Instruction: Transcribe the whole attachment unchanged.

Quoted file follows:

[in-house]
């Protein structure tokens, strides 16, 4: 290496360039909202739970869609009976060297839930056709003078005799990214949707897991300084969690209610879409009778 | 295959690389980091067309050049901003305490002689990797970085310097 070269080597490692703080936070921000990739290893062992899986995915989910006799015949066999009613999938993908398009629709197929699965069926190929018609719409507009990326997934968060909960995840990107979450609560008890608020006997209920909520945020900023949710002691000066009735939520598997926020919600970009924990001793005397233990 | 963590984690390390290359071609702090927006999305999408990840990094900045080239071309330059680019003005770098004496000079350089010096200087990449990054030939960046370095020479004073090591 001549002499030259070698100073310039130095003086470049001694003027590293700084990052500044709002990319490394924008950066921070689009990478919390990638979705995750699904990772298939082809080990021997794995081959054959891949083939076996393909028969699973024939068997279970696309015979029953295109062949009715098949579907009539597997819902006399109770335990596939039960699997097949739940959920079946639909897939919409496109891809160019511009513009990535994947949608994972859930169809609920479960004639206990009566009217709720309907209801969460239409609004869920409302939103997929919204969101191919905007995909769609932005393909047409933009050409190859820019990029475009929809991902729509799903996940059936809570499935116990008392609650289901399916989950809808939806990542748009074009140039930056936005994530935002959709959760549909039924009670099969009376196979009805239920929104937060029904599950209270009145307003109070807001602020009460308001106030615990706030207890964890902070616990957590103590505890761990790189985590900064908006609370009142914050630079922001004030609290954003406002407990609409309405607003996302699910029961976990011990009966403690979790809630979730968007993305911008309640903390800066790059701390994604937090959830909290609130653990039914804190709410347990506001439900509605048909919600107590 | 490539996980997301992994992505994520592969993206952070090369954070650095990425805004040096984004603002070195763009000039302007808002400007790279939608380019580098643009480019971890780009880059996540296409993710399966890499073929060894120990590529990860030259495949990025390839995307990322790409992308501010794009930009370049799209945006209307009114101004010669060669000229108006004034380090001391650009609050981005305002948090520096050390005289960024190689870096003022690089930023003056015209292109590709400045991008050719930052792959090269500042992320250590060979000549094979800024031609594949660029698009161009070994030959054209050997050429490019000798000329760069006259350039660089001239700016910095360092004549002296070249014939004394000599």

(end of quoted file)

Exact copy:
[in-house]
């Protein structure tokens, strides 16, 4: 290496360039909202739970869609009976060297839930056709003078005799990214949707897991300084969690209610879409009778 | 295959690389980091067309050049901003305490002689990797970085310097 070269080597490692703080936070921000990739290893062992899986995915989910006799015949066999009613999938993908398009629709197929699965069926190929018609719409507009990326997934968060909960995840990107979450609560008890608020006997209920909520945020900023949710002691000066009735939520598997926020919600970009924990001793005397233990 | 963590984690390390290359071609702090927006999305999408990840990094900045080239071309330059680019003005770098004496000079350089010096200087990449990054030939960046370095020479004073090591 001549002499030259070698100073310039130095003086470049001694003027590293700084990052500044709002990319490394924008950066921070689009990478919390990638979705995750699904990772298939082809080990021997794995081959054959891949083939076996393909028969699973024939068997279970696309015979029953295109062949009715098949579907009539597997819902006399109770335990596939039960699997097949739940959920079946639909897939919409496109891809160019511009513009990535994947949608994972859930169809609920479960004639206990009566009217709720309907209801969460239409609004869920409302939103997929919204969101191919905007995909769609932005393909047409933009050409190859820019990029475009929809991902729509799903996940059936809570499935116990008392609650289901399916989950809808939806990542748009074009140039930056936005994530935002959709959760549909039924009670099969009376196979009805239920929104937060029904599950209270009145307003109070807001602020009460308001106030615990706030207890964890902070616990957590103590505890761990790189985590900064908006609370009142914050630079922001004030609290954003406002407990609409309405607003996302699910029961976990011990009966403690979790809630979730968007993305911008309640903390800066790059701390994604937090959830909290609130653990039914804190709410347990506001439900509605048909919600107590 | 490539996980997301992994992505994520592969993206952070090369954070650095990425805004040096984004603002070195763009000039302007808002400007790279939608380019580098643009480019971890780009880059996540296409993710399966890499073929060894120990590529990860030259495949990025390839995307990322790409992308501010794009930009370049799209945006209307009114101004010669060669000229108006004034380090001391650009609050981005305002948090520096050390005289960024190689870096003022690089930023003056015209292109590709400045991008050719930052792959090269500042992320250590060979000549094979800024031609594949660029698009161009070994030959054209050997050429490019000798000329760069006259350039660089001239700016910095360092004549002296070249014939004394000599």